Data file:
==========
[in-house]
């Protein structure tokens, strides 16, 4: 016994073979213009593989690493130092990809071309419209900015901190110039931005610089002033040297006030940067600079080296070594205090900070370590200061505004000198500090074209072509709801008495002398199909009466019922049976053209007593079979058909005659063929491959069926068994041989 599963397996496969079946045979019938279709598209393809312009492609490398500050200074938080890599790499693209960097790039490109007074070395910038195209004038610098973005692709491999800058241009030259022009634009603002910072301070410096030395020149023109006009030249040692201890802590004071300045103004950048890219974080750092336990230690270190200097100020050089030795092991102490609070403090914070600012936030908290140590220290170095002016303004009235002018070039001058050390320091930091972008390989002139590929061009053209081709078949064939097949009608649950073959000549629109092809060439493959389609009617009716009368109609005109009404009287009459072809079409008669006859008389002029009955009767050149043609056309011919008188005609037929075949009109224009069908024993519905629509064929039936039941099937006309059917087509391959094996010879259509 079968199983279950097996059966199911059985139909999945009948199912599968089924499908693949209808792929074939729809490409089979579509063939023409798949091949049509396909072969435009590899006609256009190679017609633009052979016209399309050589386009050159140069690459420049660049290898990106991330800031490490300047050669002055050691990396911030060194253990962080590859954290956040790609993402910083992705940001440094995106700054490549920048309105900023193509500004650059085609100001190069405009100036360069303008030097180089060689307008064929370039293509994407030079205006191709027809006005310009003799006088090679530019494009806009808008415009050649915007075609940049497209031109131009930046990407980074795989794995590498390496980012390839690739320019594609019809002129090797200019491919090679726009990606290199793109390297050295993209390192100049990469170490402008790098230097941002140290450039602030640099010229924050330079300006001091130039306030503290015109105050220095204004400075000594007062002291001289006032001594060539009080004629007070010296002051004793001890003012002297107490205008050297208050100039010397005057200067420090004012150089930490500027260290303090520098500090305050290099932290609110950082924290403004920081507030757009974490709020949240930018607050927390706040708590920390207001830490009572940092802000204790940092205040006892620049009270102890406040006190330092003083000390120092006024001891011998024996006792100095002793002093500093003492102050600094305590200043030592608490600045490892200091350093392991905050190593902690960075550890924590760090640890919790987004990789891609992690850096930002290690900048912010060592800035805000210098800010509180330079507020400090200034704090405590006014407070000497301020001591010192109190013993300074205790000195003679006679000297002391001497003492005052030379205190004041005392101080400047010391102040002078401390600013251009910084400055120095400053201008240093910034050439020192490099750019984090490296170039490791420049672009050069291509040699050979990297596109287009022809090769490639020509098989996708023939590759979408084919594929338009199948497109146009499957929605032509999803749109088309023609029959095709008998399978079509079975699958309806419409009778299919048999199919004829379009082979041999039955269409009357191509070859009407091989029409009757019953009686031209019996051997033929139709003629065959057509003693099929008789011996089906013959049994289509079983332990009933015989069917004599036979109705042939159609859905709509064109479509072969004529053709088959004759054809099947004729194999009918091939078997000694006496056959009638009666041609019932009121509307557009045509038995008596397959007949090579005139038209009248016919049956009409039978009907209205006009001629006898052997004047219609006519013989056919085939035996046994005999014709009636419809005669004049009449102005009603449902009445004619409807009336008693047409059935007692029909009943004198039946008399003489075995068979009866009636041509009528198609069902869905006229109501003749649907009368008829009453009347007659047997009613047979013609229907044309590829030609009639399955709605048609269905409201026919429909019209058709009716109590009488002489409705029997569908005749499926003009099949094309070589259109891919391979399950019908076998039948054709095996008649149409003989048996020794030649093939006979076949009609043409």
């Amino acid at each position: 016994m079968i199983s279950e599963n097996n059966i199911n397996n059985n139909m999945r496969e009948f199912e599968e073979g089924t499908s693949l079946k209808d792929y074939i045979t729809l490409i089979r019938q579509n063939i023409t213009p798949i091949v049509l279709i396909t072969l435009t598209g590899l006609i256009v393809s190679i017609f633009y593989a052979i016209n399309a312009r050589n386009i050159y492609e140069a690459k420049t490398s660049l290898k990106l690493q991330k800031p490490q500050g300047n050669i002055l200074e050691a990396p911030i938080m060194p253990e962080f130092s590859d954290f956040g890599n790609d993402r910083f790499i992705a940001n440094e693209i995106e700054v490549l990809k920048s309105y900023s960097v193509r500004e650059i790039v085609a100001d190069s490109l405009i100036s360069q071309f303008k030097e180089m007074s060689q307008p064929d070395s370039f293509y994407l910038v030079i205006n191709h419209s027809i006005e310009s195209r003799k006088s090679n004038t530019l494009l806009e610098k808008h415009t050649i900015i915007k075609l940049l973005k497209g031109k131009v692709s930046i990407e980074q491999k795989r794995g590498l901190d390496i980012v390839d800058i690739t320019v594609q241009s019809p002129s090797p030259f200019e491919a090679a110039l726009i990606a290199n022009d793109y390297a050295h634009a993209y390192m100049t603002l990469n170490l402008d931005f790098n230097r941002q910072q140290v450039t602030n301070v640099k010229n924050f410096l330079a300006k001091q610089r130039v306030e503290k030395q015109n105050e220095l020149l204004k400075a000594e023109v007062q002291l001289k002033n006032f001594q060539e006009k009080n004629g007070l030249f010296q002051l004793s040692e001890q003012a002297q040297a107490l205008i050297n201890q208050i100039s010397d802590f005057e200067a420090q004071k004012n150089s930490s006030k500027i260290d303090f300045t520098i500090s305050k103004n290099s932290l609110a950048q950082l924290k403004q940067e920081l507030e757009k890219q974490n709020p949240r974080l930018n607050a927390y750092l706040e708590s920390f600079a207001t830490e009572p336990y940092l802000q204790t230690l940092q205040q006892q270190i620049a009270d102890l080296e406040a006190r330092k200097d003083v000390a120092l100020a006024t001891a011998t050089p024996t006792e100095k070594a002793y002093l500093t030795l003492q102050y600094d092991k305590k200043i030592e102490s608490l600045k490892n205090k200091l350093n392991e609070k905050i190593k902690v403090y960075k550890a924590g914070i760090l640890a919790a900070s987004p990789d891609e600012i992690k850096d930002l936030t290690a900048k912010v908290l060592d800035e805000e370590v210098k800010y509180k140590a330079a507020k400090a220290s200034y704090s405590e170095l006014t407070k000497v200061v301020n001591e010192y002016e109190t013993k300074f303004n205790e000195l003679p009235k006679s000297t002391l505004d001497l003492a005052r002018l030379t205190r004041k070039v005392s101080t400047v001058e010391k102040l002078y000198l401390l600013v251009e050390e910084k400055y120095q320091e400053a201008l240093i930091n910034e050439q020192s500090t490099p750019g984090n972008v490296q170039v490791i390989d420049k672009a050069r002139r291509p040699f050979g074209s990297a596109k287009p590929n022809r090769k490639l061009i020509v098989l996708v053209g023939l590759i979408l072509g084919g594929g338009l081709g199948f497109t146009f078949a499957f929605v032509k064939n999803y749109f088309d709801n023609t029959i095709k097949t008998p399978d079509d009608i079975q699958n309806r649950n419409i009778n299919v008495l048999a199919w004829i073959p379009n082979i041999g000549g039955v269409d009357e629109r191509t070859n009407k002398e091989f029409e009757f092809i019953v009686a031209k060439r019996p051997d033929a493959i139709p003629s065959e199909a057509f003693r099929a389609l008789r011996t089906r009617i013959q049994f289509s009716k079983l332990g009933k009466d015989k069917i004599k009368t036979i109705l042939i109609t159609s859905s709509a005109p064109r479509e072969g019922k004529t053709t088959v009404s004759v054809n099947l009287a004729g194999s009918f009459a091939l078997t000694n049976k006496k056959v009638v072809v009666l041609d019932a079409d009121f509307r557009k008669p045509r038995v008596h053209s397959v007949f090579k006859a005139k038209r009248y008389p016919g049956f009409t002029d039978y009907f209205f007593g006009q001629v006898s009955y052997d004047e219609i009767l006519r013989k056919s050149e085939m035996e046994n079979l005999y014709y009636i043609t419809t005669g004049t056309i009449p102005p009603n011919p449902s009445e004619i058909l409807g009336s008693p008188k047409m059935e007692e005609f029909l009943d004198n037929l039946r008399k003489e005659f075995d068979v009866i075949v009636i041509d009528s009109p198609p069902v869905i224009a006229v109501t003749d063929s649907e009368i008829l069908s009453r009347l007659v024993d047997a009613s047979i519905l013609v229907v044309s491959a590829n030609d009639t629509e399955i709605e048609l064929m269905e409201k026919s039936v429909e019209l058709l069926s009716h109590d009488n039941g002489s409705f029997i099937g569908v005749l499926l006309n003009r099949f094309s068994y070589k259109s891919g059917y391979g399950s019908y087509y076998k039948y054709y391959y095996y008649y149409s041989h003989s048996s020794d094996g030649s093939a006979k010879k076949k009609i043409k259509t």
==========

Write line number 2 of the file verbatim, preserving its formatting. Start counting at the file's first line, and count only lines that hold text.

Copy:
């Protein structure tokens, strides 16, 4: 016994073979213009593989690493130092990809071309419209900015901190110039931005610089002033040297006030940067600079080296070594205090900070370590200061505004000198500090074209072509709801008495002398199909009466019922049976053209007593079979058909005659063929491959069926068994041989 599963397996496969079946045979019938279709598209393809312009492609490398500050200074938080890599790499693209960097790039490109007074070395910038195209004038610098973005692709491999800058241009030259022009634009603002910072301070410096030395020149023109006009030249040692201890802590004071300045103004950048890219974080750092336990230690270190200097100020050089030795092991102490609070403090914070600012936030908290140590220290170095002016303004009235002018070039001058050390320091930091972008390989002139590929061009053209081709078949064939097949009608649950073959000549629109092809060439493959389609009617009716009368109609005109009404009287009459072809079409008669006859008389002029009955009767050149043609056309011919008188005609037929075949009109224009069908024993519905629509064929039936039941099937006309059917087509391959094996010879259509 079968199983279950097996059966199911059985139909999945009948199912599968089924499908693949209808792929074939729809490409089979579509063939023409798949091949049509396909072969435009590899006609256009190679017609633009052979016209399309050589386009050159140069690459420049660049290898990106991330800031490490300047050669002055050691990396911030060194253990962080590859954290956040790609993402910083992705940001440094995106700054490549920048309105900023193509500004650059085609100001190069405009100036360069303008030097180089060689307008064929370039293509994407030079205006191709027809006005310009003799006088090679530019494009806009808008415009050649915007075609940049497209031109131009930046990407980074795989794995590498390496980012390839690739320019594609019809002129090797200019491919090679726009990606290199793109390297050295993209390192100049990469170490402008790098230097941002140290450039602030640099010229924050330079300006001091130039306030503290015109105050220095204004400075000594007062002291001289006032001594060539009080004629007070010296002051004793001890003012002297107490205008050297208050100039010397005057200067420090004012150089930490500027260290303090520098500090305050290099932290609110950082924290403004920081507030757009974490709020949240930018607050927390706040708590920390207001830490009572940092802000204790940092205040006892620049009270102890406040006190330092003083000390120092006024001891011998024996006792100095002793002093500093003492102050600094305590200043030592608490600045490892200091350093392991905050190593902690960075550890924590760090640890919790987004990789891609992690850096930002290690900048912010060592800035805000210098800010509180330079507020400090200034704090405590006014407070000497301020001591010192109190013993300074205790000195003679006679000297002391001497003492005052030379205190004041005392101080400047010391102040002078401390600013251009910084400055120095400053201008240093910034050439020192490099750019984090490296170039490791420049672009050069291509040699050979990297596109287009022809090769490639020509098989996708023939590759979408084919594929338009199948497109146009499957929605032509999803749109088309023609029959095709008998399978079509079975699958309806419409009778299919048999199919004829379009082979041999039955269409009357191509070859009407091989029409009757019953009686031209019996051997033929139709003629065959057509003693099929008789011996089906013959049994289509079983332990009933015989069917004599036979109705042939159609859905709509064109479509072969004529053709088959004759054809099947004729194999009918091939078997000694006496056959009638009666041609019932009121509307557009045509038995008596397959007949090579005139038209009248016919049956009409039978009907209205006009001629006898052997004047219609006519013989056919085939035996046994005999014709009636419809005669004049009449102005009603449902009445004619409807009336008693047409059935007692029909009943004198039946008399003489075995068979009866009636041509009528198609069902869905006229109501003749649907009368008829009453009347007659047997009613047979013609229907044309590829030609009639399955709605048609269905409201026919429909019209058709009716109590009488002489409705029997569908005749499926003009099949094309070589259109891919391979399950019908076998039948054709095996008649149409003989048996020794030649093939006979076949009609043409």